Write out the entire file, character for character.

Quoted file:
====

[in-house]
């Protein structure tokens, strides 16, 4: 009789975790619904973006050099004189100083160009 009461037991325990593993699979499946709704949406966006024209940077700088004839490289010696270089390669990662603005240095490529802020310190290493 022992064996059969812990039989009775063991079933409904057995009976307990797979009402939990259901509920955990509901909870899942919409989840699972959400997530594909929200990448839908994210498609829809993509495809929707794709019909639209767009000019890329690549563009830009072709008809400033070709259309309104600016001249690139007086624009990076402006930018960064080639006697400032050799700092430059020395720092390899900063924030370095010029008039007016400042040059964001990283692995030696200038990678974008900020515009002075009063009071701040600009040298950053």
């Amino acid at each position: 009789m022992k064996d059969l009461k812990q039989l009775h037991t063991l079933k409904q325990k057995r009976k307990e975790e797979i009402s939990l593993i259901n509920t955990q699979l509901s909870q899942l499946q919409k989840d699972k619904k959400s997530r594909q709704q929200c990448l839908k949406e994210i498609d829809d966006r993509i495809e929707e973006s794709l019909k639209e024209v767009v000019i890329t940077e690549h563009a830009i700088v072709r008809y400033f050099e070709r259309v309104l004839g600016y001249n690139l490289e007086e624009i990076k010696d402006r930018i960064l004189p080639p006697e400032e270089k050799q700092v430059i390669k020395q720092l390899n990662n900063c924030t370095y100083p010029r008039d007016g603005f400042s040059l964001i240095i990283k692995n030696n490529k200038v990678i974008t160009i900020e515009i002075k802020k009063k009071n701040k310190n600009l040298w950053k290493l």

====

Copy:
[in-house]
């Protein structure tokens, strides 16, 4: 009789975790619904973006050099004189100083160009 009461037991325990593993699979499946709704949406966006024209940077700088004839490289010696270089390669990662603005240095490529802020310190290493 022992064996059969812990039989009775063991079933409904057995009976307990797979009402939990259901509920955990509901909870899942919409989840699972959400997530594909929200990448839908994210498609829809993509495809929707794709019909639209767009000019890329690549563009830009072709008809400033070709259309309104600016001249690139007086624009990076402006930018960064080639006697400032050799700092430059020395720092390899900063924030370095010029008039007016400042040059964001990283692995030696200038990678974008900020515009002075009063009071701040600009040298950053």
């Amino acid at each position: 009789m022992k064996d059969l009461k812990q039989l009775h037991t063991l079933k409904q325990k057995r009976k307990e975790e797979i009402s939990l593993i259901n509920t955990q699979l509901s909870q899942l499946q919409k989840d699972k619904k959400s997530r594909q709704q929200c990448l839908k949406e994210i498609d829809d966006r993509i495809e929707e973006s794709l019909k639209e024209v767009v000019i890329t940077e690549h563009a830009i700088v072709r008809y400033f050099e070709r259309v309104l004839g600016y001249n690139l490289e007086e624009i990076k010696d402006r930018i960064l004189p080639p006697e400032e270089k050799q700092v430059i390669k020395q720092l390899n990662n900063c924030t370095y100083p010029r008039d007016g603005f400042s040059l964001i240095i990283k692995n030696n490529k200038v990678i974008t160009i900020e515009i002075k802020k009063k009071n701040k310190n600009l040298w950053k290493l």